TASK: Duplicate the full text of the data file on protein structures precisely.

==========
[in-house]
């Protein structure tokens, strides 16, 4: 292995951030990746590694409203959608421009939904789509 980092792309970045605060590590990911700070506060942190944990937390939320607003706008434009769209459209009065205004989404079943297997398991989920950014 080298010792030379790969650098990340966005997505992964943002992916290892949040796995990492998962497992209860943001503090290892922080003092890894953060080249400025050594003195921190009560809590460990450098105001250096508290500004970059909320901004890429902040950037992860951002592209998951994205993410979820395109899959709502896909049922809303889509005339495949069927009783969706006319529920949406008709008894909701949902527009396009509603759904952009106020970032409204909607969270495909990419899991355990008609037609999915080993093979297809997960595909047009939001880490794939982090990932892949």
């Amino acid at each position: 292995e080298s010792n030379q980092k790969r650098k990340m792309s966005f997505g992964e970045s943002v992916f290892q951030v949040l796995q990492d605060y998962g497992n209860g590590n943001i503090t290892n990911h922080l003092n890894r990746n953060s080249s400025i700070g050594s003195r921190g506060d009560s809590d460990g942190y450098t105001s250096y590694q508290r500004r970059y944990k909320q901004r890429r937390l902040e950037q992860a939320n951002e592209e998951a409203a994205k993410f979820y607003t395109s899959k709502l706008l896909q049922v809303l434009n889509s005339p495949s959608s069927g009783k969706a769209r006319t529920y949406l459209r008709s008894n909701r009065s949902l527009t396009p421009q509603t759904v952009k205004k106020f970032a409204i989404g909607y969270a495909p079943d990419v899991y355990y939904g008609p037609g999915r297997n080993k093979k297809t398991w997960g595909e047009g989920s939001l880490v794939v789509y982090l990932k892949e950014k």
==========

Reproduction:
[in-house]
């Protein structure tokens, strides 16, 4: 292995951030990746590694409203959608421009939904789509 980092792309970045605060590590990911700070506060942190944990937390939320607003706008434009769209459209009065205004989404079943297997398991989920950014 080298010792030379790969650098990340966005997505992964943002992916290892949040796995990492998962497992209860943001503090290892922080003092890894953060080249400025050594003195921190009560809590460990450098105001250096508290500004970059909320901004890429902040950037992860951002592209998951994205993410979820395109899959709502896909049922809303889509005339495949069927009783969706006319529920949406008709008894909701949902527009396009509603759904952009106020970032409204909607969270495909990419899991355990008609037609999915080993093979297809997960595909047009939001880490794939982090990932892949």
């Amino acid at each position: 292995e080298s010792n030379q980092k790969r650098k990340m792309s966005f997505g992964e970045s943002v992916f290892q951030v949040l796995q990492d605060y998962g497992n209860g590590n943001i503090t290892n990911h922080l003092n890894r990746n953060s080249s400025i700070g050594s003195r921190g506060d009560s809590d460990g942190y450098t105001s250096y590694q508290r500004r970059y944990k909320q901004r890429r937390l902040e950037q992860a939320n951002e592209e998951a409203a994205k993410f979820y607003t395109s899959k709502l706008l896909q049922v809303l434009n889509s005339p495949s959608s069927g009783k969706a769209r006319t529920y949406l459209r008709s008894n909701r009065s949902l527009t396009p421009q509603t759904v952009k205004k106020f970032a409204i989404g909607y969270a495909p079943d990419v899991y355990y939904g008609p037609g999915r297997n080993k093979k297809t398991w997960g595909e047009g989920s939001l880490v794939v789509y982090l990932k892949e950014k």